Advances in High Energy Physics

Advances in High Energy Physics / 2014 / Article
Special Issue

Global Properties in High Energy Collisions

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Research Article | Open Access

Volume 2014 |Article ID 731864 | 6 pages | https://doi.org/10.1155/2014/731864

Transverse Momentum Distributions in AuAu and dAu Collisions at  GeV

Academic Editor: Chen Wu
Received24 Jan 2014
Revised18 Mar 2014
Accepted24 Mar 2014
Published10 Apr 2014

Abstract

We study the transverse momentum distributions of identified particles produced in Au + Au and d + Au collisions at  GeV. The Tsallis description is applied in the multisource model. The results are compared with the experimental data in detail. We obtain some information of the thermodynamic properties of matter produced in the collisions. The difference of the transverse momentum distributions in Au + Au and d + Au collisions is not significant.

1. Introduction

Nucleus-nucleus collisions at high energy are important experiments to study the matter at an extreme temperature. Relativistic heavy ion collider (RHIC) in Brookhaven National Laboratory (BNL) is a valuable tool to probe quark-gluon plasma (QGP) produced in the collisions. In order to understand QGP more deeply, scientists have built a large hadron collider (LHC) at the European Organization for Nuclear Research (CERN). In the high-energy collisions, thousands of final-state particles are produced per event. The investigation of the identified particles produced in the collisions brings valuable insight into properties of QGP. In Au + Au collisions, final-state particle yields provided the information of the temperature and chemical potential by using a statistical model [1]. The transverse momentum of a particle is defined as , where and are the momentum components in the transverse momentum plane. The transverse momentum distributions of the final-state particles are called first observations in the high-energy experiments. To describe such many-particle system, statistical approaches have been used widely over past few years.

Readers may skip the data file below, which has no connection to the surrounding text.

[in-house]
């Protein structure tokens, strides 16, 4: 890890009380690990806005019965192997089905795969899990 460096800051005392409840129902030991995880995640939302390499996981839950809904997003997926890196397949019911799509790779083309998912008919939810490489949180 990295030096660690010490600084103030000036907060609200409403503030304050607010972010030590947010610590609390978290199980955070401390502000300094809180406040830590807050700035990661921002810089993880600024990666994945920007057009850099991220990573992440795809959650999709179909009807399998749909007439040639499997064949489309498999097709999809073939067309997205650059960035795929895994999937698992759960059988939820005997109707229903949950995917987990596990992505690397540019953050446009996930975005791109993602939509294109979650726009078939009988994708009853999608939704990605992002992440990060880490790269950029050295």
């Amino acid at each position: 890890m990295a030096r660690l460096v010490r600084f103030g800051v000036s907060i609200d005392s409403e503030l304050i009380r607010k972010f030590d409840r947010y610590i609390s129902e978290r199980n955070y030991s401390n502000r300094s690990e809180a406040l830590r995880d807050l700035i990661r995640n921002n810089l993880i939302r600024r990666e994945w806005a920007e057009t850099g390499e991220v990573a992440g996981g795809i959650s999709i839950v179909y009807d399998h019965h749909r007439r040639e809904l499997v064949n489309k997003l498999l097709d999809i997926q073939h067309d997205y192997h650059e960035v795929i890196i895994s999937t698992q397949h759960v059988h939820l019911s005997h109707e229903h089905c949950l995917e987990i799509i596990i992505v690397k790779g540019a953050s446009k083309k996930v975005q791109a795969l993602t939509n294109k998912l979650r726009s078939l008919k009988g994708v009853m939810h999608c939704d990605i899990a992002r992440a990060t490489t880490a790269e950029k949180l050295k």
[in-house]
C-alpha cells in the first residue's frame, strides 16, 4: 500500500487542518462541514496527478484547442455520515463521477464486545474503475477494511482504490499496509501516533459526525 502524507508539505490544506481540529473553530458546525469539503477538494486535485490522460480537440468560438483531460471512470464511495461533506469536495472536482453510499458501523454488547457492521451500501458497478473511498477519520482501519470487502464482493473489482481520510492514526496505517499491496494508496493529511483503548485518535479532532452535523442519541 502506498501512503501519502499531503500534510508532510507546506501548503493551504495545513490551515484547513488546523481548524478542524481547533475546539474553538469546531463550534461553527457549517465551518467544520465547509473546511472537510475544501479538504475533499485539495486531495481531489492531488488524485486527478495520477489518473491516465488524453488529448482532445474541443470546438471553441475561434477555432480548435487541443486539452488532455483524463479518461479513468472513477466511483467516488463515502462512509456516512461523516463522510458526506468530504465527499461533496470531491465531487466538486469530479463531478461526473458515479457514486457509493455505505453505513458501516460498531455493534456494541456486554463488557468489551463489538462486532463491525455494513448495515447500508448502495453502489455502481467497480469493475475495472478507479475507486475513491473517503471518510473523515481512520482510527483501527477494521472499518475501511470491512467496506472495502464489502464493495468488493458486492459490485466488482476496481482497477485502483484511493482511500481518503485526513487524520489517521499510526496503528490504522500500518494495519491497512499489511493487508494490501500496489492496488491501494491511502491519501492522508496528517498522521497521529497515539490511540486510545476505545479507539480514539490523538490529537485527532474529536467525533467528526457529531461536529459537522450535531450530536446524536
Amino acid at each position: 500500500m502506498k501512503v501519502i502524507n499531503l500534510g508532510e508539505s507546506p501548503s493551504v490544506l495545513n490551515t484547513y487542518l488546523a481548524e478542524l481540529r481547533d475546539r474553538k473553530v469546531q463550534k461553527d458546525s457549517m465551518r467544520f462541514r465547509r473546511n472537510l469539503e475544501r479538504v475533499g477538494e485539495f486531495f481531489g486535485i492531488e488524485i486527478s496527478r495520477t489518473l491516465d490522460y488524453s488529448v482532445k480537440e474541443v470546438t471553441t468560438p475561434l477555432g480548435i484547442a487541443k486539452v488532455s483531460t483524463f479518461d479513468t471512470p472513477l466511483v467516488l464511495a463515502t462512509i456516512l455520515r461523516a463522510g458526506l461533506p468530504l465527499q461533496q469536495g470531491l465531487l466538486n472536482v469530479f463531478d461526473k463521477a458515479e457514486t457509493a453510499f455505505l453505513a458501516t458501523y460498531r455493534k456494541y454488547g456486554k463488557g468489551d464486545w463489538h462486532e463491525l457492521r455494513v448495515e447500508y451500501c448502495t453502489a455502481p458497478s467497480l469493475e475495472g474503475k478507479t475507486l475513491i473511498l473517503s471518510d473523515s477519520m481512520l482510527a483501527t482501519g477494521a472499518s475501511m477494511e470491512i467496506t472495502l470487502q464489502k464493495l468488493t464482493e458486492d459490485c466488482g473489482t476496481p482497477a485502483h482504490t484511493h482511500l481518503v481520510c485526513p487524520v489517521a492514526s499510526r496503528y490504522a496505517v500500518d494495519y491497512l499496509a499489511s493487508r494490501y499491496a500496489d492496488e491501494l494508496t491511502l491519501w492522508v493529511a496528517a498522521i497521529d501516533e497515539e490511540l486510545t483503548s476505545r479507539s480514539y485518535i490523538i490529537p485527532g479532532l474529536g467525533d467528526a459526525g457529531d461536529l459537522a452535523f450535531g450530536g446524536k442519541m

In order to describe transverse momentum spectra of the identified particles, the Tsallis statistics have been utilized to understand the particle production in high-energy physics and have been used to describe the transverse momentum spectra measured at the RHIC [2] and at the LHC [3, 4]. By the analysis of the experimental data, the Tsallis distribution has gained prominence with very good descriptions. Recently, the Tsallis distribution was improved to satisfy the thermodynamic consistence in the case of relativistic high-energy quantum distribution [5]. By fitting the data observed at LHC, the temperature and the parameter have been estimated. One-particle rapidity (or pseudorapidity) distributions measured at RHIC are well described by the Ornstein-Uhlenbeck process [6, 7].